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Escaping the Matrix: There is no Perfect Technique in Fencing

Ace Eldeib in action against Poland's Majgier in the Cadet Men's Epee event.
Ace Eldeib in action against Poland's Majgier in the Cadet Men's Epee event.

If only I could do this action, I’d be unstoppable! (Eldeib (USA) v Majgier (POL)-semi – Moscow 2012. Serge Timacheff / FencingPhotos.com)

Jonathan Yergler is posting more articles to his blog “The Fencing Athlete” and yesterday’s entry is about how there isn’t a perfect technique to fencing.

Rather than being a call to ignore technique and just fence by feel, Jonathan is referring to those that obsess over doing “the action” and divorcing that from the tactical situation that makes that action good.

Looking back at my career, when Joshua Huttenbach and Murat Yorukoglu battled out in the finals of the Junior Olympics in the 80s with massive back flicks, lots of kids went back to their fencing clubs and wanted to work on flicks. I fenced with Murat and that’s what I wanted to do also. It took time for me to realize that there were times when the flick was good, and times when it was not the action to go for.

The “Chamley-Watson” is a more recent example of “the move”. After his action went viral on Facebook (or fencers came back from a NAC having seen it first hand), I know there were lots of hours spent at club doing repetitions trying to make it work.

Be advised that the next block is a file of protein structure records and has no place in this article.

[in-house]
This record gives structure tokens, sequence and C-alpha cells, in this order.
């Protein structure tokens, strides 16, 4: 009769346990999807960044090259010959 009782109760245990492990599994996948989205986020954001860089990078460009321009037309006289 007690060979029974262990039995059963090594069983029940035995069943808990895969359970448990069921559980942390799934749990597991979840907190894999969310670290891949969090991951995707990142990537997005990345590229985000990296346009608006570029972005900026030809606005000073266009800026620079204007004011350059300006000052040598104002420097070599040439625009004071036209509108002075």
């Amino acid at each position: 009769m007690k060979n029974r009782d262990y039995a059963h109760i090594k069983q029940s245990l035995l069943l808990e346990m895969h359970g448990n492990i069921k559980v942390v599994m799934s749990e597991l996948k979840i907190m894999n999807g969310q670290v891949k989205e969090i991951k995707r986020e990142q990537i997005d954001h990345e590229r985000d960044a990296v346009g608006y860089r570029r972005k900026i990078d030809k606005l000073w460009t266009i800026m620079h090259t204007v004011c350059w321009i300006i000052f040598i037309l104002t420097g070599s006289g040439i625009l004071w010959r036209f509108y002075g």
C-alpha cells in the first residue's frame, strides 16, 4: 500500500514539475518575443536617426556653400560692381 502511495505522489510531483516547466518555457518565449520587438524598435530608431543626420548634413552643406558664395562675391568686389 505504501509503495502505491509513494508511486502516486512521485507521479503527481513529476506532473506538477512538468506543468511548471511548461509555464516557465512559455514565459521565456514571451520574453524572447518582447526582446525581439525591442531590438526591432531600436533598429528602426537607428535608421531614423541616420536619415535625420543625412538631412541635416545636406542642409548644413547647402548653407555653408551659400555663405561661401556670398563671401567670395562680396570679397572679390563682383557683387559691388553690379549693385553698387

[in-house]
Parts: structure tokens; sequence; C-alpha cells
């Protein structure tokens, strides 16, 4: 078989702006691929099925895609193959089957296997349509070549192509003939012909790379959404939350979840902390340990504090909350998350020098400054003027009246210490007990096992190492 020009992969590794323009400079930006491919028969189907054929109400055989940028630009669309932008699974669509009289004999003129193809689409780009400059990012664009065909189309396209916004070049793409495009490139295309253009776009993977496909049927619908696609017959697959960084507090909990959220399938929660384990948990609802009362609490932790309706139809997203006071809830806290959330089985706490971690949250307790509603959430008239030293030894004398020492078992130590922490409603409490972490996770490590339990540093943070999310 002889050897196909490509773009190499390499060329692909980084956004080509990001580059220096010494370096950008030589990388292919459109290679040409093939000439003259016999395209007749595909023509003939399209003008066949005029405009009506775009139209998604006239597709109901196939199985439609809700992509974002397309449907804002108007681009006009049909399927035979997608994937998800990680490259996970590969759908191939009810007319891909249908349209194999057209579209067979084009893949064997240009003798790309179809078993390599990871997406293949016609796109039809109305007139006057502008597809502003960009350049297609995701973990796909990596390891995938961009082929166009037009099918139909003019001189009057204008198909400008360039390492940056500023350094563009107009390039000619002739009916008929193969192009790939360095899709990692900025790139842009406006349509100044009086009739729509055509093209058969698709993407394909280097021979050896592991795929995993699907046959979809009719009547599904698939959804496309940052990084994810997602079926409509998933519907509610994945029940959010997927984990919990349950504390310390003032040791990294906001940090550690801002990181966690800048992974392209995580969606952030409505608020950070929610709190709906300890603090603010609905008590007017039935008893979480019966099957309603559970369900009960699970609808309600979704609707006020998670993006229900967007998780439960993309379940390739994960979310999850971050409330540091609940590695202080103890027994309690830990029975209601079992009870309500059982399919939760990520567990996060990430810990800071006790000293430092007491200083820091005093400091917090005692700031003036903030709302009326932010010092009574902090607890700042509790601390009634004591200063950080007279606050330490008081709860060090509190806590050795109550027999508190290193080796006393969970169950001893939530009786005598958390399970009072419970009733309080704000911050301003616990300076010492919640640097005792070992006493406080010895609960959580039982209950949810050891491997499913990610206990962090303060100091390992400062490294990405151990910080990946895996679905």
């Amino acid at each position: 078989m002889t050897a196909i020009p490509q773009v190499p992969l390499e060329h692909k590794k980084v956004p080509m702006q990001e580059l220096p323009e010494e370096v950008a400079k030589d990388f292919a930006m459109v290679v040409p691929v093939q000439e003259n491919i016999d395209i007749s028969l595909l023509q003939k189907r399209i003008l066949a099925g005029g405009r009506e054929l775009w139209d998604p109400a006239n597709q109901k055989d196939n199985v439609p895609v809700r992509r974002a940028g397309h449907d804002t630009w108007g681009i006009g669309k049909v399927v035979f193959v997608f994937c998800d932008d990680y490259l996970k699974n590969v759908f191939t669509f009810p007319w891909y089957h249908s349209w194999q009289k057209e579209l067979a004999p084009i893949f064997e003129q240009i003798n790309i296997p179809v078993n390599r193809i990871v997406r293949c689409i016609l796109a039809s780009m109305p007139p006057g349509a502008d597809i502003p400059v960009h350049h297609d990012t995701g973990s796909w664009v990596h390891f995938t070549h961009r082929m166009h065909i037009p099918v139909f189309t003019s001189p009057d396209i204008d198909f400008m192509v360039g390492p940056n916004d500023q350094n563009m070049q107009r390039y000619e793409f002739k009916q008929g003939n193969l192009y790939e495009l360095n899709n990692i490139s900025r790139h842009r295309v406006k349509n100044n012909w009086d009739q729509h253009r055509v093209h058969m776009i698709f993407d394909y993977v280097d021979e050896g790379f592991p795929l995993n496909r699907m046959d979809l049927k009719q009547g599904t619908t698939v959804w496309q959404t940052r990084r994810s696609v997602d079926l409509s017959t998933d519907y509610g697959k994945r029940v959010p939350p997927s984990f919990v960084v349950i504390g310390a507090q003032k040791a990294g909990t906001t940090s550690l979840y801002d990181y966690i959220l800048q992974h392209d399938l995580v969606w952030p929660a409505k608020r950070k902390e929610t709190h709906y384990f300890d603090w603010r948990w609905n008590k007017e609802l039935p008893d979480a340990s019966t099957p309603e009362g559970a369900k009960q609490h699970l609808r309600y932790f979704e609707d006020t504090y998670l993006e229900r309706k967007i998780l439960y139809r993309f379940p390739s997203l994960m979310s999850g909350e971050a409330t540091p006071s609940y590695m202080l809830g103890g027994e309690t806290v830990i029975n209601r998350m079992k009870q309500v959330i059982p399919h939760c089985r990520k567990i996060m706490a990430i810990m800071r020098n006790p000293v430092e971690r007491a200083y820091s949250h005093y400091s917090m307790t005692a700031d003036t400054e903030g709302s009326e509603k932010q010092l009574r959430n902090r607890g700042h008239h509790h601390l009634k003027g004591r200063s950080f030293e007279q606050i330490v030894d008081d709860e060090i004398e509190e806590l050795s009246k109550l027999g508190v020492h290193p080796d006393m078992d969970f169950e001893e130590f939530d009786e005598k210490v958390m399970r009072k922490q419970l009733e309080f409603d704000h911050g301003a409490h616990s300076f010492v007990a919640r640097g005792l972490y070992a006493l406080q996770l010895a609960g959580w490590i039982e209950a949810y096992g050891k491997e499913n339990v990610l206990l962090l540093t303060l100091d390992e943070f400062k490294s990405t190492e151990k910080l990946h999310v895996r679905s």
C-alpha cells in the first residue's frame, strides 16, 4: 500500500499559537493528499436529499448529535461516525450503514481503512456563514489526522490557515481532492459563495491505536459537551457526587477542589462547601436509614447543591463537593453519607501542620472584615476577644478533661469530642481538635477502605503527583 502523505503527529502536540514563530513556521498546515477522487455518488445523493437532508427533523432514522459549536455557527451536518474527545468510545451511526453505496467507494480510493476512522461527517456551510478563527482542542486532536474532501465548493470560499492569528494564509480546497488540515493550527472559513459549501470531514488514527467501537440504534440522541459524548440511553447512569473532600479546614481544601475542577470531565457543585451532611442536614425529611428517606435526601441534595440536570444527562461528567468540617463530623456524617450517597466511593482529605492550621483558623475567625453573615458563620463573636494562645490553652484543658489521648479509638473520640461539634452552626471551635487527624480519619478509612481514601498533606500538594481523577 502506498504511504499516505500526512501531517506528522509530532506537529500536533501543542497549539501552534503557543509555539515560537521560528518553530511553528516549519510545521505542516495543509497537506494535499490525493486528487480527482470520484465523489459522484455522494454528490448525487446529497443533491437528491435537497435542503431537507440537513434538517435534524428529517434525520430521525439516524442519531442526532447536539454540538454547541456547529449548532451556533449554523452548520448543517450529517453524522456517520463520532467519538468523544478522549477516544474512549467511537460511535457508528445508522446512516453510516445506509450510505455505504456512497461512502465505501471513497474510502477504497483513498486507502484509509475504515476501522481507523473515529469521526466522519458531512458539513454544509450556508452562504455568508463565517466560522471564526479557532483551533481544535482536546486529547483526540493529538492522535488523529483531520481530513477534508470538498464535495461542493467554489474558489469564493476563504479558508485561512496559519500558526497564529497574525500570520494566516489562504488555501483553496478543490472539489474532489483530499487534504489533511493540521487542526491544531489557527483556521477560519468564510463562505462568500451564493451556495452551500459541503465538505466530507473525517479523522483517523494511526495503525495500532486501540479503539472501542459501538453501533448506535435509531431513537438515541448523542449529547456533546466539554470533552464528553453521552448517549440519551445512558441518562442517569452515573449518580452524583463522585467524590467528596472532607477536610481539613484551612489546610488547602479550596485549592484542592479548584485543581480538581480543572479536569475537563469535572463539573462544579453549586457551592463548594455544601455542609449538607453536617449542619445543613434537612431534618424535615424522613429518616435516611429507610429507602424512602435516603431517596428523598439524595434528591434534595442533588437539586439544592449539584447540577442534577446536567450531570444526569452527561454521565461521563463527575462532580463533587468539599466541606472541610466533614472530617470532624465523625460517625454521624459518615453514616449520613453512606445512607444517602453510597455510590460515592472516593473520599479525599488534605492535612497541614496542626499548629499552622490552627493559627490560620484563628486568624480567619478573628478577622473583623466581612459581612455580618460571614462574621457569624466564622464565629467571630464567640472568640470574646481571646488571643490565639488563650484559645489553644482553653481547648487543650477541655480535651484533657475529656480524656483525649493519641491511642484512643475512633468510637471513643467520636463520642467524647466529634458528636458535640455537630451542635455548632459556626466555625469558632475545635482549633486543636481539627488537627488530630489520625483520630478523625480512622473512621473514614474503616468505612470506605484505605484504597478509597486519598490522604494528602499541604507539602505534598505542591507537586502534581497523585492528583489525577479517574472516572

Yergler has good advice in his column

Too many fencers waste their time trying to force a poorly thought out ideal of perfection in fencing and don’t take the time to process more important variables in fencing like building a tactical strategy, how to create the ideal situation to implement that strategy and how to adapt to the other fencer.

That hearkens back to something I was coached to. To paraphase: “Do they give the medal to the fencer with the best looking lunge?”

Read Jonathan’s column and subscribe to his blog. He’s posting good content that is highly relevant if you want to make yourself a better fencer.

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